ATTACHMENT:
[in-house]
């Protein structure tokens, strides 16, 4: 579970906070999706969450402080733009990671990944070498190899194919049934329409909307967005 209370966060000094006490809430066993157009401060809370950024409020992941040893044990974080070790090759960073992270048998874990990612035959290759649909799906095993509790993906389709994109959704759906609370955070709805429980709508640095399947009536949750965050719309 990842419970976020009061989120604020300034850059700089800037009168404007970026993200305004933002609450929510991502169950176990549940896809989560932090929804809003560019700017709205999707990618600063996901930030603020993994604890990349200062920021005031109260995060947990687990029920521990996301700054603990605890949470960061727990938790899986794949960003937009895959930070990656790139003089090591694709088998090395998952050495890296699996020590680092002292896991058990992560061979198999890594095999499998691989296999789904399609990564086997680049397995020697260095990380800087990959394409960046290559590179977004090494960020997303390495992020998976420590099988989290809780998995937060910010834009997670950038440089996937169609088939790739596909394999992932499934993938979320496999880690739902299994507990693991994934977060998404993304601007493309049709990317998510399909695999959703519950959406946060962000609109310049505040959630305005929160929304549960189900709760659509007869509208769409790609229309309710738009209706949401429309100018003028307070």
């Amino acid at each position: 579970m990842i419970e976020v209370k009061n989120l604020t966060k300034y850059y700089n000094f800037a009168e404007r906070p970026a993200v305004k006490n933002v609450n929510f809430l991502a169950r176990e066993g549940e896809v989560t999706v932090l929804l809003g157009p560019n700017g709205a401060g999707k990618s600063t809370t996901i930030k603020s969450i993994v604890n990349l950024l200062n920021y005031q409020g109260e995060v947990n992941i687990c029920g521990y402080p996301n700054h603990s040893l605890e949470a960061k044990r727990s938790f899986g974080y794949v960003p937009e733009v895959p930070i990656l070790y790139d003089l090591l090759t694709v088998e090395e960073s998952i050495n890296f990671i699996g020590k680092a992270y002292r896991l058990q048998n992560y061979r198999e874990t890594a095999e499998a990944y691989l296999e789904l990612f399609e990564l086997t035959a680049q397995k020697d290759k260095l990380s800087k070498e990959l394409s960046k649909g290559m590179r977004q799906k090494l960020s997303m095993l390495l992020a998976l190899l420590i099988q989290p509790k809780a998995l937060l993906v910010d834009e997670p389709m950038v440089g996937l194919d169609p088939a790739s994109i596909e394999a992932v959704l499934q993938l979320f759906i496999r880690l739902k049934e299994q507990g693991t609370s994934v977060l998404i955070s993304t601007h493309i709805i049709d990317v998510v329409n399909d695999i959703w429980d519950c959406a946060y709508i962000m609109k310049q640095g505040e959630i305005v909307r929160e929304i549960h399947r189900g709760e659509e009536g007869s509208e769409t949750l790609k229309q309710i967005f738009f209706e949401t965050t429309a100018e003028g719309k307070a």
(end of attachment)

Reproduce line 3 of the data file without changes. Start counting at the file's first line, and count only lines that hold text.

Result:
């Amino acid at each position: 579970m990842i419970e976020v209370k009061n989120l604020t966060k300034y850059y700089n000094f800037a009168e404007r906070p970026a993200v305004k006490n933002v609450n929510f809430l991502a169950r176990e066993g549940e896809v989560t999706v932090l929804l809003g157009p560019n700017g709205a401060g999707k990618s600063t809370t996901i930030k603020s969450i993994v604890n990349l950024l200062n920021y005031q409020g109260e995060v947990n992941i687990c029920g521990y402080p996301n700054h603990s040893l605890e949470a960061k044990r727990s938790f899986g974080y794949v960003p937009e733009v895959p930070i990656l070790y790139d003089l090591l090759t694709v088998e090395e960073s998952i050495n890296f990671i699996g020590k680092a992270y002292r896991l058990q048998n992560y061979r198999e874990t890594a095999e499998a990944y691989l296999e789904l990612f399609e990564l086997t035959a680049q397995k020697d290759k260095l990380s800087k070498e990959l394409s960046k649909g290559m590179r977004q799906k090494l960020s997303m095993l390495l992020a998976l190899l420590i099988q989290p509790k809780a998995l937060l993906v910010d834009e997670p389709m950038v440089g996937l194919d169609p088939a790739s994109i596909e394999a992932v959704l499934q993938l979320f759906i496999r880690l739902k049934e299994q507990g693991t609370s994934v977060l998404i955070s993304t601007h493309i709805i049709d990317v998510v329409n399909d695999i959703w429980d519950c959406a946060y709508i962000m609109k310049q640095g505040e959630i305005v909307r929160e929304i549960h399947r189900g709760e659509e009536g007869s509208e769409t949750l790609k229309q309710i967005f738009f209706e949401t965050t429309a100018e003028g719309k307070a």